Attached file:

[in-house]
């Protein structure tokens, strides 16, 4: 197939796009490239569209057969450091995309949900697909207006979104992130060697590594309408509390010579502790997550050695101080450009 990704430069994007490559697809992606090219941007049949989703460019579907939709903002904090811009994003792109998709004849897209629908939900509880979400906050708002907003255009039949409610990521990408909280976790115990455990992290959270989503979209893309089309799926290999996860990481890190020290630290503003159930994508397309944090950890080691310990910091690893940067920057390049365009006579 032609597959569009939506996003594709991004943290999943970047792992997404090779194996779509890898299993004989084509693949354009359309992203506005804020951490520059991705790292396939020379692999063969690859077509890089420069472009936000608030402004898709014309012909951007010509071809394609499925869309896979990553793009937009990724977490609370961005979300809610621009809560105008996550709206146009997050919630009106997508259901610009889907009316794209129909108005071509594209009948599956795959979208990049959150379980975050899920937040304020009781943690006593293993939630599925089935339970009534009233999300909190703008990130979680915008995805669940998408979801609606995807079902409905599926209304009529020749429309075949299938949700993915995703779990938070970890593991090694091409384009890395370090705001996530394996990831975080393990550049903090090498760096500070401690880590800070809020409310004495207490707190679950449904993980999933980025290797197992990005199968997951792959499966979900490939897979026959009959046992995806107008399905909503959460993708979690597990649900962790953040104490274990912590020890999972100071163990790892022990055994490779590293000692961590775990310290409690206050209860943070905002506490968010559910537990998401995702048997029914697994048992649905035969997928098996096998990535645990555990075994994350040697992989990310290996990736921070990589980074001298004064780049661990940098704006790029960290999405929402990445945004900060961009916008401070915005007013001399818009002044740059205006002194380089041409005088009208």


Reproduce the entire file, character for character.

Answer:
[in-house]
């Protein structure tokens, strides 16, 4: 197939796009490239569209057969450091995309949900697909207006979104992130060697590594309408509390010579502790997550050695101080450009 990704430069994007490559697809992606090219941007049949989703460019579907939709903002904090811009994003792109998709004849897209629908939900509880979400906050708002907003255009039949409610990521990408909280976790115990455990992290959270989503979209893309089309799926290999996860990481890190020290630290503003159930994508397309944090950890080691310990910091690893940067920057390049365009006579 032609597959569009939506996003594709991004943290999943970047792992997404090779194996779509890898299993004989084509693949354009359309992203506005804020951490520059991705790292396939020379692999063969690859077509890089420069472009936000608030402004898709014309012909951007010509071809394609499925869309896979990553793009937009990724977490609370961005979300809610621009809560105008996550709206146009997050919630009106997508259901610009889907009316794209129909108005071509594209009948599956795959979208990049959150379980975050899920937040304020009781943690006593293993939630599925089935339970009534009233999300909190703008990130979680915008995805669940998408979801609606995807079902409905599926209304009529020749429309075949299938949700993915995703779990938070970890593991090694091409384009890395370090705001996530394996990831975080393990550049903090090498760096500070401690880590800070809020409310004495207490707190679950449904993980999933980025290797197992990005199968997951792959499966979900490939897979026959009959046992995806107008399905909503959460993708979690597990649900962790953040104490274990912590020890999972100071163990790892022990055994490779590293000692961590775990310290409690206050209860943070905002506490968010559910537990998401995702048997029914697994048992649905035969997928098996096998990535645990555990075994994350040697992989990310290996990736921070990589980074001298004064780049661990940098704006790029960290999405929402990445945004900060961009916008401070915005007013001399818009002044740059205006002194380089041409005088009208």